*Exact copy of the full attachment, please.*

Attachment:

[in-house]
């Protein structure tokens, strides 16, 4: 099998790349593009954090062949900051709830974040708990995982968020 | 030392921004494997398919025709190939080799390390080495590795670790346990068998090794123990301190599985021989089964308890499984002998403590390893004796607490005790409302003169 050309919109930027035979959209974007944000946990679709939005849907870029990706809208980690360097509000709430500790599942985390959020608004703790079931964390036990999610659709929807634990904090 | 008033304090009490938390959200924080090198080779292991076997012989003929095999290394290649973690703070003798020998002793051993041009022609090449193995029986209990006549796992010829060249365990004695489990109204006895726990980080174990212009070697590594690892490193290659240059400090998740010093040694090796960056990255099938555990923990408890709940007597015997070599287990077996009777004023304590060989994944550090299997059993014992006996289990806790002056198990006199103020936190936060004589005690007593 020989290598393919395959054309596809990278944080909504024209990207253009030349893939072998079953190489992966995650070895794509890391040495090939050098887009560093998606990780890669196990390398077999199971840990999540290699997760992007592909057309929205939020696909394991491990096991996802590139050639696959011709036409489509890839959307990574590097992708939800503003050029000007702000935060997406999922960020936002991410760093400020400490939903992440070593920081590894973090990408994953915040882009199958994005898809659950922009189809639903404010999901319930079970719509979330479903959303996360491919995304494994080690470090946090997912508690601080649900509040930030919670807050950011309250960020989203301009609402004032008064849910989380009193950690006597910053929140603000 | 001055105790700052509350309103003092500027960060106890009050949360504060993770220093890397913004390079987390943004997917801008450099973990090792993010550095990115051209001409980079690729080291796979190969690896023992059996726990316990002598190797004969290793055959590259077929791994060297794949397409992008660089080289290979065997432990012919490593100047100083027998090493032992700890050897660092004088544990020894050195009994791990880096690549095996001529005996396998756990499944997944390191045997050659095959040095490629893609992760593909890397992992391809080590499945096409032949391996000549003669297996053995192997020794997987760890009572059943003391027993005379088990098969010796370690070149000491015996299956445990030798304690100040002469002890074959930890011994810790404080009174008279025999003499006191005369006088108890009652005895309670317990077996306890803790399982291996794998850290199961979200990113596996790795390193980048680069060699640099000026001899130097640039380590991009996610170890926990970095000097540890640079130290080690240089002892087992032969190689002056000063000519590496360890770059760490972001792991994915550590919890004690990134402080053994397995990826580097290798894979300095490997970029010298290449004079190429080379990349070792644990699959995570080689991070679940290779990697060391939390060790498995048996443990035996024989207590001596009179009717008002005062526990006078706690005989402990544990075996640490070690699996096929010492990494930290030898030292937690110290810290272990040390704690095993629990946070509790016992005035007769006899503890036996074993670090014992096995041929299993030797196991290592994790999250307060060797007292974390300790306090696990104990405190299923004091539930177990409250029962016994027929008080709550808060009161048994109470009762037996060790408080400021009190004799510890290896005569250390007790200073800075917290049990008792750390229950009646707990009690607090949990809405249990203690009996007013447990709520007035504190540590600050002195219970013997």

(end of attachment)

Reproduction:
[in-house]
């Protein structure tokens, strides 16, 4: 099998790349593009954090062949900051709830974040708990995982968020 | 030392921004494997398919025709190939080799390390080495590795670790346990068998090794123990301190599985021989089964308890499984002998403590390893004796607490005790409302003169 050309919109930027035979959209974007944000946990679709939005849907870029990706809208980690360097509000709430500790599942985390959020608004703790079931964390036990999610659709929807634990904090 | 008033304090009490938390959200924080090198080779292991076997012989003929095999290394290649973690703070003798020998002793051993041009022609090449193995029986209990006549796992010829060249365990004695489990109204006895726990980080174990212009070697590594690892490193290659240059400090998740010093040694090796960056990255099938555990923990408890709940007597015997070599287990077996009777004023304590060989994944550090299997059993014992006996289990806790002056198990006199103020936190936060004589005690007593 020989290598393919395959054309596809990278944080909504024209990207253009030349893939072998079953190489992966995650070895794509890391040495090939050098887009560093998606990780890669196990390398077999199971840990999540290699997760992007592909057309929205939020696909394991491990096991996802590139050639696959011709036409489509890839959307990574590097992708939800503003050029000007702000935060997406999922960020936002991410760093400020400490939903992440070593920081590894973090990408994953915040882009199958994005898809659950922009189809639903404010999901319930079970719509979330479903959303996360491919995304494994080690470090946090997912508690601080649900509040930030919670807050950011309250960020989203301009609402004032008064849910989380009193950690006597910053929140603000 | 001055105790700052509350309103003092500027960060106890009050949360504060993770220093890397913004390079987390943004997917801008450099973990090792993010550095990115051209001409980079690729080291796979190969690896023992059996726990316990002598190797004969290793055959590259077929791994060297794949397409992008660089080289290979065997432990012919490593100047100083027998090493032992700890050897660092004088544990020894050195009994791990880096690549095996001529005996396998756990499944997944390191045997050659095959040095490629893609992760593909890397992992391809080590499945096409032949391996000549003669297996053995192997020794997987760890009572059943003391027993005379088990098969010796370690070149000491015996299956445990030798304690100040002469002890074959930890011994810790404080009174008279025999003499006191005369006088108890009652005895309670317990077996306890803790399982291996794998850290199961979200990113596996790795390193980048680069060699640099000026001899130097640039380590991009996610170890926990970095000097540890640079130290080690240089002892087992032969190689002056000063000519590496360890770059760490972001792991994915550590919890004690990134402080053994397995990826580097290798894979300095490997970029010298290449004079190429080379990349070792644990699959995570080689991070679940290779990697060391939390060790498995048996443990035996024989207590001596009179009717008002005062526990006078706690005989402990544990075996640490070690699996096929010492990494930290030898030292937690110290810290272990040390704690095993629990946070509790016992005035007769006899503890036996074993670090014992096995041929299993030797196991290592994790999250307060060797007292974390300790306090696990104990405190299923004091539930177990409250029962016994027929008080709550808060009161048994109470009762037996060790408080400021009190004799510890290896005569250390007790200073800075917290049990008792750390229950009646707990009690607090949990809405249990203690009996007013447990709520007035504190540590600050002195219970013997």